The Case Management Society of America (CMSA) issued revised Standards of Practice for Case Management in 2022. The Standards were first published in 1995 and revised in 2002, 2010, and 2016. The general purpose of the Standards is to identify important knowledge and skills for case managers, regardless of practice setting. CMSA decided to revise the Standards again in 2022 in order to emphasize the professional nature of the practice and role of case managers as an integral and necessary component of the health care delivery system.
According to the most recent revised CMSA Standards, the definition of case management is as follows:
“Case Management is a collaborative process of assessment, planning, facilitation, care coordination, evaluation and advocacy for options and services to meet an individual’s and family’s comprehensive health needs through communication and available resources to promote patient safety, quality of care, and cost-effective outcomes.”
The Standards go on to acknowledge that explaining case management to clients and the public can sometimes be challenging, so the revised Standards include a definition that can be used for clients and the public as follows:
“Case managers are healthcare professionals who serve as patient advocates to support, guide and coordinate care for patients, families, and caregivers as they navigate their health and wellness journeys.”
Revised Standards reaffirm that professional case management practice spans all health care settings across the continuum of health and human services. Occupational therapists, pharmacists, physical therapists, and speech therapists were added to registered nurses, physicians, and social workers as professional disciplines of designated case managers.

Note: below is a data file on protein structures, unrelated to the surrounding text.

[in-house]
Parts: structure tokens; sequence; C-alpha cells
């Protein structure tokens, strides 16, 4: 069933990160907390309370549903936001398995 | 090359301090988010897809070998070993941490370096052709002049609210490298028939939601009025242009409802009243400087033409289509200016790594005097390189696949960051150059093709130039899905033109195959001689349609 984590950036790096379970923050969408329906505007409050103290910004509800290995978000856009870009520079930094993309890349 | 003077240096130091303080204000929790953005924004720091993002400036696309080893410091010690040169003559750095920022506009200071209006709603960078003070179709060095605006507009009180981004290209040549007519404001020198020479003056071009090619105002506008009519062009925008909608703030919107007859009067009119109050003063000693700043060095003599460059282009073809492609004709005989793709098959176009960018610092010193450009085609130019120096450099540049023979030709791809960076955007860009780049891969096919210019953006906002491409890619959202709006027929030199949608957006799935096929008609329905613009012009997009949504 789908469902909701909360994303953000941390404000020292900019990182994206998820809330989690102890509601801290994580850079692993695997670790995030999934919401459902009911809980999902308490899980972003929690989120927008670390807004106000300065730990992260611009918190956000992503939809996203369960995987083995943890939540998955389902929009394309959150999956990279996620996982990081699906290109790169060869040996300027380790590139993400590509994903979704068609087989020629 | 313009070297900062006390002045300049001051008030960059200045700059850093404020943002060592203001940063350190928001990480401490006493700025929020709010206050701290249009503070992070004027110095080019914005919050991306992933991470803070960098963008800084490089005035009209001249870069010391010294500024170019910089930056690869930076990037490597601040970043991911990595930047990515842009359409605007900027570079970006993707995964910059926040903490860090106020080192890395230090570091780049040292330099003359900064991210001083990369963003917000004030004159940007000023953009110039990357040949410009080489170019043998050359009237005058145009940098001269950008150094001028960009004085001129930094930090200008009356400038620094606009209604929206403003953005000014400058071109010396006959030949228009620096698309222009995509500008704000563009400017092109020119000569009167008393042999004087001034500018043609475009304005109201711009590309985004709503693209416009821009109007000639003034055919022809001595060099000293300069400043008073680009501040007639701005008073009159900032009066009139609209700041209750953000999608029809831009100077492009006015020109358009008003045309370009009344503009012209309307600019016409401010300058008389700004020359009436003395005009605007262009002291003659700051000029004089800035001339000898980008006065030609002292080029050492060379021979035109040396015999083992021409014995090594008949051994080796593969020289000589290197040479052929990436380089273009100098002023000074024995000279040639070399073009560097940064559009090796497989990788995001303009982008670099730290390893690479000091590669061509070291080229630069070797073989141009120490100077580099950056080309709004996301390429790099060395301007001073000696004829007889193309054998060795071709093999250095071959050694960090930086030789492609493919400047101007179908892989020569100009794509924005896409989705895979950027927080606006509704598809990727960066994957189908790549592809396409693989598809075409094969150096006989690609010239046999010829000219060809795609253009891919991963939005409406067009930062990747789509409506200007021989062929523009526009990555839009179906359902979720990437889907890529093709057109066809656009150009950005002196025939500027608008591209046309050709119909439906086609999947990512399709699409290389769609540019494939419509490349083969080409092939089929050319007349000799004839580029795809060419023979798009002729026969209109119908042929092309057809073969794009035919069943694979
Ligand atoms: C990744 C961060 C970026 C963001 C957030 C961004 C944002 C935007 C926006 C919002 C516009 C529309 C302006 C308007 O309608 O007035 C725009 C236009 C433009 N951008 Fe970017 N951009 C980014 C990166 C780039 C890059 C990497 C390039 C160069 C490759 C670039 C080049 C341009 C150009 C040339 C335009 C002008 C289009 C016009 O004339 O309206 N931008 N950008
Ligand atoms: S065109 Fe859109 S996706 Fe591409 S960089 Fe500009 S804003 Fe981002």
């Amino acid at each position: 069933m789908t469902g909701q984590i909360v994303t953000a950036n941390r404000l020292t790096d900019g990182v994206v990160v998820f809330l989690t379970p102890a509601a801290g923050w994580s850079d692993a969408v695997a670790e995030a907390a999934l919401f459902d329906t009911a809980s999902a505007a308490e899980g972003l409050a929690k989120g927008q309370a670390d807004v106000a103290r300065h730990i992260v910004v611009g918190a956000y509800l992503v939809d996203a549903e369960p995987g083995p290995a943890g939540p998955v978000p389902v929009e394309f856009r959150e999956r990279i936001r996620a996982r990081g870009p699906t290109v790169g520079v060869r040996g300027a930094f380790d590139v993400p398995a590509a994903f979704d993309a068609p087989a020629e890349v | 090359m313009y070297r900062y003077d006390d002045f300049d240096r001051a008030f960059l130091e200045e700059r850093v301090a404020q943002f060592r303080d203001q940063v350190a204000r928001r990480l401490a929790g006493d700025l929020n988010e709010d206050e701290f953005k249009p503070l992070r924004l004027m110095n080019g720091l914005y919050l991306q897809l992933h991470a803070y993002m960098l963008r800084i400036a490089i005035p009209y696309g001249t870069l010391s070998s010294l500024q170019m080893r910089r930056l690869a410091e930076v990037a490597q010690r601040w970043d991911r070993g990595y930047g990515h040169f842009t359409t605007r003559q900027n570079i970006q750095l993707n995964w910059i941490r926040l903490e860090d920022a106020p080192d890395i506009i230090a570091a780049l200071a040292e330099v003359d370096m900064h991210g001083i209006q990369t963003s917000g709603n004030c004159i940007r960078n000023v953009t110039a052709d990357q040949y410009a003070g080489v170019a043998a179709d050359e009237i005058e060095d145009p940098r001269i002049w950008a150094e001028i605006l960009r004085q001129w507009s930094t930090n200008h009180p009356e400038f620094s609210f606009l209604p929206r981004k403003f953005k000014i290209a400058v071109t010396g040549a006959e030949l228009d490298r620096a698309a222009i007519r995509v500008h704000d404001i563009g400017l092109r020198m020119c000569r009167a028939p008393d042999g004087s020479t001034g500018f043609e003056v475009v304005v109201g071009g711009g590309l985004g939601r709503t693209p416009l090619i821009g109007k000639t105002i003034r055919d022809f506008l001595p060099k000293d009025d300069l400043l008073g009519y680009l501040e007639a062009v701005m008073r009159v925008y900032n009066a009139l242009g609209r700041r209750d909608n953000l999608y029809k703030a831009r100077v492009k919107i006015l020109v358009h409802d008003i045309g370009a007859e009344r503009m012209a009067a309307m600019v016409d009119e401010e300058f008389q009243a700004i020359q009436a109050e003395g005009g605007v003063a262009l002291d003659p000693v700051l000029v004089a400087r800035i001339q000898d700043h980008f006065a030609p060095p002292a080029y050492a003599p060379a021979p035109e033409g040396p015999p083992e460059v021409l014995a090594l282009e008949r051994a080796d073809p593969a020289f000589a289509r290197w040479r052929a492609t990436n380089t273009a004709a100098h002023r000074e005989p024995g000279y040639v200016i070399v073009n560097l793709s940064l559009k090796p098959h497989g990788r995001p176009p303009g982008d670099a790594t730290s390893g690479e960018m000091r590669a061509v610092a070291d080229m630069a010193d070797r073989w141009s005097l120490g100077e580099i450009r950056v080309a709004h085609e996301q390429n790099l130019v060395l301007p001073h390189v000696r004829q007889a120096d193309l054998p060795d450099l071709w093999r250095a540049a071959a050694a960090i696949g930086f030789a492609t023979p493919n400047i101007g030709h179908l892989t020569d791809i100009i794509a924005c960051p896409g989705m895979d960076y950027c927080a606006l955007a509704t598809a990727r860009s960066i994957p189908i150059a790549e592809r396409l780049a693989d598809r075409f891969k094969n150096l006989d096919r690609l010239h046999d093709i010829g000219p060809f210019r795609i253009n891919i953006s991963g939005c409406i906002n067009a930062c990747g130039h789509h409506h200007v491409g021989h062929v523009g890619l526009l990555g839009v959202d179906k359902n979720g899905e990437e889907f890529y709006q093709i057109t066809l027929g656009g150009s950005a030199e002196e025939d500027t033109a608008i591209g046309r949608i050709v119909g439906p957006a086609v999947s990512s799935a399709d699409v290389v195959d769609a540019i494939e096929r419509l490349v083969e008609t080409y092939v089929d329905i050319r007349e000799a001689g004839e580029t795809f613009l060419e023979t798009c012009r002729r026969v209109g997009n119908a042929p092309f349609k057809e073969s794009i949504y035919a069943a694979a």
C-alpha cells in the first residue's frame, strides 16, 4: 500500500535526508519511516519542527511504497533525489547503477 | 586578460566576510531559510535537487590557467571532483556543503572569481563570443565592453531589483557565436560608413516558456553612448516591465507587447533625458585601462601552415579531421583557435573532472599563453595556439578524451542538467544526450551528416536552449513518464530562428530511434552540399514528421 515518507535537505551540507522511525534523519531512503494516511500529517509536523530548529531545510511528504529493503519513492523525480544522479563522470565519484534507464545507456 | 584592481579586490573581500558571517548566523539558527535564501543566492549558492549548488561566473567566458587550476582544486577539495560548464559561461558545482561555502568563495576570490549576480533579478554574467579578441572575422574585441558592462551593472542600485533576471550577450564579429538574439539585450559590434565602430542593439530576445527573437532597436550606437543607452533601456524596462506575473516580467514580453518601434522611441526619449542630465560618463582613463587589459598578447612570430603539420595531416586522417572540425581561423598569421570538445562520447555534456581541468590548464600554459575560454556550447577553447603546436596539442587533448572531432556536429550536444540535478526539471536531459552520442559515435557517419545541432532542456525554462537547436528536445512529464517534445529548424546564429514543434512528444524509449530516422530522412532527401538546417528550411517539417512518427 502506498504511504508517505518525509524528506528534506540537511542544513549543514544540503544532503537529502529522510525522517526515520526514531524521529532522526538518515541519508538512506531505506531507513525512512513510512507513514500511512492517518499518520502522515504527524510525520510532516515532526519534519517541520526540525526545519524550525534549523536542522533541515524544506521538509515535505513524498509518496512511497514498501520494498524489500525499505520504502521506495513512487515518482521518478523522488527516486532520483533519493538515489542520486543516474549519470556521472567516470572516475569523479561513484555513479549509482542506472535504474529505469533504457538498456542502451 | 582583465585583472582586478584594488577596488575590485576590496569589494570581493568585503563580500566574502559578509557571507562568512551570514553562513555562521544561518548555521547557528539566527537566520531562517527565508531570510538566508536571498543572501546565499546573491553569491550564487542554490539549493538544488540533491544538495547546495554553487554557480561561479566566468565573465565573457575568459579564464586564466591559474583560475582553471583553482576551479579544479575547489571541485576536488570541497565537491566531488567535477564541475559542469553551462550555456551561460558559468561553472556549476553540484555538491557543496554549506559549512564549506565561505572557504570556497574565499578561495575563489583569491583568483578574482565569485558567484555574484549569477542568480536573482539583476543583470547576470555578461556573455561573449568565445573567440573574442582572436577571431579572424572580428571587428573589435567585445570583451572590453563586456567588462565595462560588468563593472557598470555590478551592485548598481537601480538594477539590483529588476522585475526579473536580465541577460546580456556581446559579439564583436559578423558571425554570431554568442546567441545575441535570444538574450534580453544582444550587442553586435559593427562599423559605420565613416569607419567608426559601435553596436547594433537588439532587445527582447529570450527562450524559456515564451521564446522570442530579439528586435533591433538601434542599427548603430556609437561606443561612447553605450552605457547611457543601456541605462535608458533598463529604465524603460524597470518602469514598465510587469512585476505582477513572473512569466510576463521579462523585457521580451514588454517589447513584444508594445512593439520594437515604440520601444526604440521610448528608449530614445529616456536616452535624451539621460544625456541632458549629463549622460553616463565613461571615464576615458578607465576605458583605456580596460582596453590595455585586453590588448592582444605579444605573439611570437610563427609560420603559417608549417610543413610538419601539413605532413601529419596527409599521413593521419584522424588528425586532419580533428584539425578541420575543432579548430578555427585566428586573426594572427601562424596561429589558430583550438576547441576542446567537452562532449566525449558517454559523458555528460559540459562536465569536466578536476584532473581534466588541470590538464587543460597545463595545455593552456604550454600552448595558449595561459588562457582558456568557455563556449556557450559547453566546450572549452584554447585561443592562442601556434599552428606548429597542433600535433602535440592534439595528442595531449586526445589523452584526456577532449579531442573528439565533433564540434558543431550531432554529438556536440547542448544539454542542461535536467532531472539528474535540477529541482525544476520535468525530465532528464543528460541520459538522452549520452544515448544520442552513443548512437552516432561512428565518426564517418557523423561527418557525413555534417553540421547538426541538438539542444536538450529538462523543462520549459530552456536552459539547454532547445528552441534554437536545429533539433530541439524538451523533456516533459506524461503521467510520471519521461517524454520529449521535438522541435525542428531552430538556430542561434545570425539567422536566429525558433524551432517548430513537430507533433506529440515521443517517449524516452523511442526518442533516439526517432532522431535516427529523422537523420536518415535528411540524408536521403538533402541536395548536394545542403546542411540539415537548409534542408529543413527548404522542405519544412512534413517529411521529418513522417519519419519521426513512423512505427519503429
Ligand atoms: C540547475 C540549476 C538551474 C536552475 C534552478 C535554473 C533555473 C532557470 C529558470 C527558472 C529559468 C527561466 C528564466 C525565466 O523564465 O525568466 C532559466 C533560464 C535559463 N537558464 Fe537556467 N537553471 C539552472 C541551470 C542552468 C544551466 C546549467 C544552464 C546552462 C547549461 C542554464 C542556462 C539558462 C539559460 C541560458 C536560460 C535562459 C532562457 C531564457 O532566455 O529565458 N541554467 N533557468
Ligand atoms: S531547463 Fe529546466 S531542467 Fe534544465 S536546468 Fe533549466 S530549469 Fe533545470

The revised Standards also include substantial revisions to the section on Professional Case Management Roles and Responsibilities with a new emphasis on advocacy as a central role and responsibility of case managers as follows:
“The role of a Professional Case Manager concerning the patient is that of advocacy. Advocacy is used to coordinate the influential factors that affect the patient or a group of patients’ ability to achieve their optimum state of health. The contributing factors to well-being include Financial, Ethics and Legal, Social Support, and Providers of care.”
According to the revised Standards, in order to effectively advocate for patients Professional Case Managers are responsible for being patient-centered and are held accountable to maintain the education and skills needed to deliver quality care. Professional Case managers should demonstrate knowledge of health insurance and funding sources, health care services, human behavior dynamics, health care delivery and financing systems, community resources, ethical and evidence-based practice, applicable laws and regulations, clinical standards and outcomes, and health information technology and digital media for effective, competent performance.
Future articles will cover other changes in the Standards.
Hats off to CMSA for developing and revising these important standards for the discipline of case management!
©2023 Elizabeth E. Hogue, Esq. All rights reserved.
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